Entries tagged with: Yoshimi
by Lukas Hodge
Cold Cave in Winslow / dancers in Pittsburgh / Cat Power in Barstow
Just after you walk through the front doors of the historic La Posada hotel in Winslow, Arizona, a news clipping hanging from a bulletin board reads "Another City too Strong to Die". An interesting statement when you think about it due to the fact that it suggests that in all likelihood, this is not a place that's supposed to still exist. It almost advocates feelings that this is a city stuck swimming upstream. The question is raised, what here is worth preserving? If you ask a local, or even just walk a single block through the small downtown area, you'll understand quickly that the hope of this town rests on a song written by Jackson Browne in 1972. Everywhere you go there are signs advertising the town crux: a street corner two blocks from the train station named "Standin' On The Corner" park. Dedicated to one line in a single song, it's surrounded by murals, shops, and even a bronze statue which may or may not be in Jackson Browne's likeness. The song, is of course, "Take It Easy" as performed by The Eagles. And while no other part of this tour really comes close to the level of polarization created by an arena-filling rock band, the story of Winslow works as an effective allegory to sum up the meaning of why myself or anyone rode a customized train disguised as a moving piece of art, complete with recording studio, post-production office, dining hall, and one of Frank Sinatra's private rail cars, from New York to California.
The answer comes from multi-media artist, Doug Aitken, who's devoted his life to the pursuit of collaboration and performance. The "Happenings", as Aitken branded them, were never overwhelming. The numbers were intentionally kept low at each date allowing every participant a feeling of intimacy with each piece of art they encountered, whether it be a stark and awkward Cat Power set in the backyard of a railroad inn, or a UFO high above the California deserts and a Beck set featuring a full choir. This was most noticeable at the Barstow date, a little over one thousand people showed up to the happening within the walls of at least a 4,000 capacity drive-in theater. It's obvious that Aitken's focus was not on attendance and not on outsiders but on bringing together different artistic communities that would almost never normally interact. And hey, a thousand witnesses can't be a bad thing.
Levi's ®, who made the public art project known as Station to Station possible, had their own tents that resembled nomadic sculptures, known as Yurts set up at each date where independent artists and designers could create their own denim products out of locally sourced goods under the "Makers" brand. To quote Maker Laura Sato via an interview with Vice:
The Makers yurt was Levi's® artistic contribution to Station to Station. Levi's® Makers is a collective of artisan's from across the country who sell their handmade goods under the label of Levi's® Makers.The yurts which were also traveling with the train and acted as evolving installation pieces. The Nomadic Sculptures range from Carsten Höller's yurt pierced with holes that visitors can throw a Frisbee through, to Liz Glynn's creation of the universe that develops at each stop. At some stops, filmmaker Kenneth Anger screened a film in his Yurt.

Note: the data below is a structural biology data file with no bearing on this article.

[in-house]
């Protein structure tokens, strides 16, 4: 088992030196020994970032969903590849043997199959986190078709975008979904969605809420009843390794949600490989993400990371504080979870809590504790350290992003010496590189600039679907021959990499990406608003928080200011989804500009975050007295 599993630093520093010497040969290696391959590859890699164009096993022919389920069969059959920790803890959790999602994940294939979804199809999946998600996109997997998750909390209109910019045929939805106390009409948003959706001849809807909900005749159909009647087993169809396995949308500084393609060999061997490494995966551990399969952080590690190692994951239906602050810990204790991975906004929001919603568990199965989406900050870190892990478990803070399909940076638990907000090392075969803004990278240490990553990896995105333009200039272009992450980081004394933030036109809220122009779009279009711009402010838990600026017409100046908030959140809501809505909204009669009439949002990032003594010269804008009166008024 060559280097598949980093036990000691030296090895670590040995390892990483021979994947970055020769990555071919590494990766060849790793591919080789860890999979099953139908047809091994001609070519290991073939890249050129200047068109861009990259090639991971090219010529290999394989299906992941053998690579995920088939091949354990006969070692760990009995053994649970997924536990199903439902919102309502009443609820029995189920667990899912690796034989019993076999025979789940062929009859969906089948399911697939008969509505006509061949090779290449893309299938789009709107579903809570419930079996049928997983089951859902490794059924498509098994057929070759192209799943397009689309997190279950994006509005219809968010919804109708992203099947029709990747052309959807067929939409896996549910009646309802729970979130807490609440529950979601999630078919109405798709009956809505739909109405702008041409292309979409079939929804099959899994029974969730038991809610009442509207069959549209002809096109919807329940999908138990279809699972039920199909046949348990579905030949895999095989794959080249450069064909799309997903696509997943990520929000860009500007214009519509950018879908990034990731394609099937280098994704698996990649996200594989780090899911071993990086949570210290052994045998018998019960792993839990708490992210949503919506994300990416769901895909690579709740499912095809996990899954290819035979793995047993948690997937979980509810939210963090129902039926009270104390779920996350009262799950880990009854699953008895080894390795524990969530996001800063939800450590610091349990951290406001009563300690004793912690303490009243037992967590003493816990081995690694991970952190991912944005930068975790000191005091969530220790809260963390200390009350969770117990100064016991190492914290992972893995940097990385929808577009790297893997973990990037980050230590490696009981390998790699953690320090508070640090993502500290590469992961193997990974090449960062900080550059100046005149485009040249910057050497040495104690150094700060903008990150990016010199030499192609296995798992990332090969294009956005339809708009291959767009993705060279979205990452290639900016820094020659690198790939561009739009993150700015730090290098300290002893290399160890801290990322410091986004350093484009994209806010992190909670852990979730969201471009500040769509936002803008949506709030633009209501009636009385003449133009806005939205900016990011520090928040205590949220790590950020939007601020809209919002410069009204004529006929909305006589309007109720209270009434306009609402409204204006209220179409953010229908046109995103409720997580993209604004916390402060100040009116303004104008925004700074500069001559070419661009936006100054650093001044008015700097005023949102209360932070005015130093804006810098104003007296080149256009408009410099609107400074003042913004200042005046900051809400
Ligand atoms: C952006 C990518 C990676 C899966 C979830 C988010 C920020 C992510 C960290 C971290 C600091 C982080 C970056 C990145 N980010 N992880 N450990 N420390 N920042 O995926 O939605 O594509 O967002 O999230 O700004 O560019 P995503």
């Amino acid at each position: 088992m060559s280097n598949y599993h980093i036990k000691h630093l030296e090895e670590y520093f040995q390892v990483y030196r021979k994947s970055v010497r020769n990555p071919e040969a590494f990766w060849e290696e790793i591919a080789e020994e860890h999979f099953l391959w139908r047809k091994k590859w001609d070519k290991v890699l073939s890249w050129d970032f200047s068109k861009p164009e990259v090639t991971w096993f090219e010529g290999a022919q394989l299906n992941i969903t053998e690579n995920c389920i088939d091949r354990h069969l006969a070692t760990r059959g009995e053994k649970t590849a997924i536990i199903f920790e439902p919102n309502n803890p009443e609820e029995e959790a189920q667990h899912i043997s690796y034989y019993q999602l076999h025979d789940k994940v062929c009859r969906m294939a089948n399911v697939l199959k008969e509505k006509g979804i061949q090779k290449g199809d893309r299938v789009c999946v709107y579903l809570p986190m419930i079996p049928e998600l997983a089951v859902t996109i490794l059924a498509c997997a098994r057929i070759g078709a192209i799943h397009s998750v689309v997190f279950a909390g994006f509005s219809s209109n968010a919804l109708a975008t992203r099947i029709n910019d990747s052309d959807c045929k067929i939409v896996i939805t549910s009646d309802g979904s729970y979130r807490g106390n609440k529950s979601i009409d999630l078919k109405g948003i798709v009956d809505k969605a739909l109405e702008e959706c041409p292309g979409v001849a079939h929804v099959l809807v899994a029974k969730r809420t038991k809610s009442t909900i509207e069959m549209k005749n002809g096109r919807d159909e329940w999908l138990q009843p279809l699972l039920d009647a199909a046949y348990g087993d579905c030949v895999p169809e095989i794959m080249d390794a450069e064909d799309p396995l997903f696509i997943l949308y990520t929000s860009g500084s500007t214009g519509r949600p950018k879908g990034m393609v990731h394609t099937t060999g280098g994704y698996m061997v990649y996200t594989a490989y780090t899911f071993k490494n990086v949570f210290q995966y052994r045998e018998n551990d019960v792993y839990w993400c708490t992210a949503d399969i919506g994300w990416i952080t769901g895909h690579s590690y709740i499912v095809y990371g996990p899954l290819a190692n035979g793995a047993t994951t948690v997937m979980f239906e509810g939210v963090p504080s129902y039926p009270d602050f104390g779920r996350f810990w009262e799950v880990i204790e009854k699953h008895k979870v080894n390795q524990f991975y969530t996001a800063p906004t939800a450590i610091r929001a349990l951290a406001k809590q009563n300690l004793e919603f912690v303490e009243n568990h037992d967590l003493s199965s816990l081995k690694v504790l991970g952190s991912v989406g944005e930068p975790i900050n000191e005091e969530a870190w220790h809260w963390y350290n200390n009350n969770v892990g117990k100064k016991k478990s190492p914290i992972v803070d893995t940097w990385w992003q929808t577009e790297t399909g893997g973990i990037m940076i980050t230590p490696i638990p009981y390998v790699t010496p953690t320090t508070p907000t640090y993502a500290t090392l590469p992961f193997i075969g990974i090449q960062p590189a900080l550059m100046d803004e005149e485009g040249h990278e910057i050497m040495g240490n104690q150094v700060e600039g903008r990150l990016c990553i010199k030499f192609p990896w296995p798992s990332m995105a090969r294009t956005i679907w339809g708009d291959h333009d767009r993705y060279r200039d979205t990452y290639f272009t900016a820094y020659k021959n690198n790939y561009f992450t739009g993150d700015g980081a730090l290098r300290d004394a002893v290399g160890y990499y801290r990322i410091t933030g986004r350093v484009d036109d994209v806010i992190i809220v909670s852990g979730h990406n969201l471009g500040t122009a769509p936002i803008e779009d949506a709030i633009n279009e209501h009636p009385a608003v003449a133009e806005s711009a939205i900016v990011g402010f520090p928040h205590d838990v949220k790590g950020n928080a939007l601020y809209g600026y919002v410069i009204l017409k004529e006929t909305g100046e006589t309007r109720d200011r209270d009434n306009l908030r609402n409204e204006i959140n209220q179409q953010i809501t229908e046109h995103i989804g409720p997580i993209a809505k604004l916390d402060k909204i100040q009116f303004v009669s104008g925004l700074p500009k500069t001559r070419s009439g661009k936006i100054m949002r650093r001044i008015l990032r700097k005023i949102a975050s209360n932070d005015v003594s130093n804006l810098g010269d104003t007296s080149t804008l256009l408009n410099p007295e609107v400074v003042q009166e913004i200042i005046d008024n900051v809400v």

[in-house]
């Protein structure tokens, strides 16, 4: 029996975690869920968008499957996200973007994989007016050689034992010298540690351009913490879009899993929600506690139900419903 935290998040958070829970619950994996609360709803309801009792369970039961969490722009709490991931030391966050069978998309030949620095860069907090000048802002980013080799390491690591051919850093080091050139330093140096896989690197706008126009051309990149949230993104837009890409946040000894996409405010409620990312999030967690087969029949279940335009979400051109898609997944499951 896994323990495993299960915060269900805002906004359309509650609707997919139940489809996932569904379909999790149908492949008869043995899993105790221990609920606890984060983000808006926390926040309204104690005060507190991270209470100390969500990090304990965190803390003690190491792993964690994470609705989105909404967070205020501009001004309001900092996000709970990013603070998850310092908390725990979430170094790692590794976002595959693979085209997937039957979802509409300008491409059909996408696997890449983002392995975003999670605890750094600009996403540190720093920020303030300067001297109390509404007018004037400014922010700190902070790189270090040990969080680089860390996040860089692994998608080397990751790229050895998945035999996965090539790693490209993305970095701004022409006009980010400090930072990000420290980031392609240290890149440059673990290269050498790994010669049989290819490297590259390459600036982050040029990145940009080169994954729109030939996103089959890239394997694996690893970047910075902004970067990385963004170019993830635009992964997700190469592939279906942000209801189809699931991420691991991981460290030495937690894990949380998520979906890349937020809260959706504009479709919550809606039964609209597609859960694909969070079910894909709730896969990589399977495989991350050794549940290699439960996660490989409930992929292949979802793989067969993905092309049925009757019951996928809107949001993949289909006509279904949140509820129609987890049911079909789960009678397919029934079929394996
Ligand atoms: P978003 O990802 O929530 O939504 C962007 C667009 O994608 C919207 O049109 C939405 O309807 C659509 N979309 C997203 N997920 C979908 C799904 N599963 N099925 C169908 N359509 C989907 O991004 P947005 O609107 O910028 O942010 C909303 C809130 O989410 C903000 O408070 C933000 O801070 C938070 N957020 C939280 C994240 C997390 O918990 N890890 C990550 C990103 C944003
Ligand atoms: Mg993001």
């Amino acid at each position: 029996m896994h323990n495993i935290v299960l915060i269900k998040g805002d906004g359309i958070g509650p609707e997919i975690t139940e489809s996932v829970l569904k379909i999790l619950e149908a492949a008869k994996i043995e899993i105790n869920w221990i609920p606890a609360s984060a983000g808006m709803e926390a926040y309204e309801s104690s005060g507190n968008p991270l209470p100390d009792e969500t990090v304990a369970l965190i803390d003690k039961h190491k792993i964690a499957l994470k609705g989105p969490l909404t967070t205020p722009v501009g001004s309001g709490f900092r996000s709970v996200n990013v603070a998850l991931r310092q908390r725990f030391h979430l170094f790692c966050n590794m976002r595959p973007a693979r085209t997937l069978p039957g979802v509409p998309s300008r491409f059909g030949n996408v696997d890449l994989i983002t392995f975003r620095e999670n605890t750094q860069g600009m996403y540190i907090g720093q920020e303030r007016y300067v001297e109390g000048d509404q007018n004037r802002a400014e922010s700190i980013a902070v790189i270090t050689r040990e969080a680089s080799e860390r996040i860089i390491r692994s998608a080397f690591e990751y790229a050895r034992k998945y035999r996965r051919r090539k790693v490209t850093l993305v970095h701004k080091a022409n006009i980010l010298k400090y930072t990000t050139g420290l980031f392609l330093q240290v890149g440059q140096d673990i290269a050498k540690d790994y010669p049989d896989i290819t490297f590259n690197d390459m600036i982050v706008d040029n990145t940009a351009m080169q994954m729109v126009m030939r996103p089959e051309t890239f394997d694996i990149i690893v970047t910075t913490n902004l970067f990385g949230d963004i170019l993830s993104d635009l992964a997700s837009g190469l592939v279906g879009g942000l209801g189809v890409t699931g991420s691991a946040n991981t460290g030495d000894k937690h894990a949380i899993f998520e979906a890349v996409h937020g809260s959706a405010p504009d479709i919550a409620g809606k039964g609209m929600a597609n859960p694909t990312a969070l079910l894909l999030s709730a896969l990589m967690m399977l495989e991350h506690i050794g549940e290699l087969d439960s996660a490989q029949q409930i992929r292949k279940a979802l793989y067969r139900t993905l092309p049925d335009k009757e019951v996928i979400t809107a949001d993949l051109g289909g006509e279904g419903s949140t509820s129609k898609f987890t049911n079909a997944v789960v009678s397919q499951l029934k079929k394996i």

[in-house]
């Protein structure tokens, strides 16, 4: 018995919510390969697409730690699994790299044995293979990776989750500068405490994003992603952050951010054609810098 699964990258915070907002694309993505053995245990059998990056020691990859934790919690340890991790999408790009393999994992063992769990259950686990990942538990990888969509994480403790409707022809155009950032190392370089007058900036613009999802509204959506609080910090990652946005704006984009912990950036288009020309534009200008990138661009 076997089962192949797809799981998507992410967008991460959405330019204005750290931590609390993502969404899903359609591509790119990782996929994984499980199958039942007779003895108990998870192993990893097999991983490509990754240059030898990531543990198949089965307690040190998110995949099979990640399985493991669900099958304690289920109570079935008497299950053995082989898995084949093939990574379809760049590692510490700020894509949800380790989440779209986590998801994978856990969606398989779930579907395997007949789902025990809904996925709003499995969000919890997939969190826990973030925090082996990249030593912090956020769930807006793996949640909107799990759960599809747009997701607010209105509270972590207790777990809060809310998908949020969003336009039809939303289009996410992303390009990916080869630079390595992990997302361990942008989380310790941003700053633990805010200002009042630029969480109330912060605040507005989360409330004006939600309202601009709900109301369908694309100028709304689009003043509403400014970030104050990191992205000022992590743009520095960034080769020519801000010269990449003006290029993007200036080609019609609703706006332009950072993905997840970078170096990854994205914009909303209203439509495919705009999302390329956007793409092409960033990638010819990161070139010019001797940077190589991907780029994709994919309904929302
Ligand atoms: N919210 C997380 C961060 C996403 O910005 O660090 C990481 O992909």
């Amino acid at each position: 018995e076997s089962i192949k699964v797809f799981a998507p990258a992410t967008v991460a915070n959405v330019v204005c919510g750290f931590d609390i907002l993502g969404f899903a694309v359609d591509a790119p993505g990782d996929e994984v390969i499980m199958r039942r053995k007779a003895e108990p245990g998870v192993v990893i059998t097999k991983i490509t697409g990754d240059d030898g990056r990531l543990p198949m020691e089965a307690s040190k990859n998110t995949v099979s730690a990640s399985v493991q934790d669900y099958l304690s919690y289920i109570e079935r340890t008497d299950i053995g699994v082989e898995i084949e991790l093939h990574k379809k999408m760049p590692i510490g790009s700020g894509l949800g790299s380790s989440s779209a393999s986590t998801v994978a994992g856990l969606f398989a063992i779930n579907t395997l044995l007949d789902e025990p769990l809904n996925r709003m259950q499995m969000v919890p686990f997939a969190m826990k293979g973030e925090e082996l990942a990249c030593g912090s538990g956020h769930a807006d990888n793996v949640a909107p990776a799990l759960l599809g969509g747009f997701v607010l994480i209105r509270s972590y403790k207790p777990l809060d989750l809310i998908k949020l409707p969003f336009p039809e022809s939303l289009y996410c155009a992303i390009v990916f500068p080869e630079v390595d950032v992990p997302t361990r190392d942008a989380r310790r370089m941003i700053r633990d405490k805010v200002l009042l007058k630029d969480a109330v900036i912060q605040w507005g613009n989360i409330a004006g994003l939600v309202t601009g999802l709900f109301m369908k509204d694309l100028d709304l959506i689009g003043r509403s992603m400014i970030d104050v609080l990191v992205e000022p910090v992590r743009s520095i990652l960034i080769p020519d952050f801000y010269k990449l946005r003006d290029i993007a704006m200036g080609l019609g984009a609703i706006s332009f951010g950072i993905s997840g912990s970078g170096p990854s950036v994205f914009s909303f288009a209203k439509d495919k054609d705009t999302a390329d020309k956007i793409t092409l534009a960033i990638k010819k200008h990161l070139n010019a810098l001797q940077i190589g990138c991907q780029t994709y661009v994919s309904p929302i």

For the majority of the trip, we had four other Makers along with the Levi's® Tailor Shop who had their stations set up in the yurt. Forestbound (one of a kind tote bags made of salvaged materials), Folk Fibers (hand-stitched, natural dyed quilts), Junkyard Jeans (customized chain-stitch embroidery), and Tangleblue Weavers. We also had a few guests along the way for a couple stops; Cobra Rock Boot Co.(handmade boots), Chimayo Weavers, and Teranishi (leather goods).
The yurt really gave us a platform to create and collaborate while allowing the public to observe our process and ask us questions. I've worked for the Levi's® Tailor Shop making handmade goods for almost three years, but when I met my fellow Makers on this trip it really hit me what a special thing I'm a part of. I got to work and become close with some of the most inspiring and talented people, all of us tied together with the common thread of loving to create and work with our hands. There was definitely a special energy inside the yurt.
Every stop on the trip included a combination of visual arts, installations, and live music, all in a very unforgettable fashion. Some of the Happenings take place inside actual train stations (Chicago, Pittsburgh), while others exist within hubs at the creative centers of communities (Brooklyn, Barstow). How the tour arrives at each stop is the truly unforgettable part. Within each of the nine train cars, each serving a distinct purpose, it was almost impossible to find someone without their face glued to the windows admiring the little seen landscape from up on the rails or with their hands on one of the many interactive tools ("for the modern frontier") made possible by Levi's ®. Included in these was an original 1901 Underwood No. 5 typewriter linked directly to Twitter, a 1939 web-enabled Graflex Speed Graphic still cam for taking Instagram pictures, . and a 1960's Gibson hollow body plugged straight into Soundcloud.
Aitken has repeatedly begrudged the term "tour" and endorses the idea that the project is an entity which "constantly changes". All posturing aside, whatever you want to call it, it's impressive and ambitious. Each station had a very distinct feel and was drastically different from the happening prior. In Brooklyn, it kicked off in a dark noise-filled soundstage on the river with sets from electronic pioneers Suicide, tour staple No Age, and psychedelic locals Ariel Pink (who performed at multiple dates), as well as a youth marching band from Kansas City. By the time it reached Chicago, Sonic Youth's Thurston Moore had joined for his set with drummer John Moloney as Caught On Tape. The Legendary gospel diva Mavis Staples also performed.
As the train rolled on, it finally made its way to the southwest and, in my opinion, its defining showcases. When the train, decorated in highly visible, flashing, LED lights, pulled up on the beautifully restored grounds of the almost century old La Posada hotel (which was the original Winslow train stop) the traveling event arguably achieved its most characterized evening. Between the location of the stage being only a few feet from the train, and the recently restored Inn doubling as a local art museum, this seemed to be the exact platform from which Levi's ® and Station to Station creator Doug Aitken wished to "make their mark". Jackson Browne tossed out a few classics before finally playing "Take It Easy, which resulted in a fevered reaction from every middle aged resident sitting in their lawn chairs. Another tour favorite was Cold Cave, who in Winslow, played atop an elevated platform overlooking a haystack maze full of puzzled onlookers.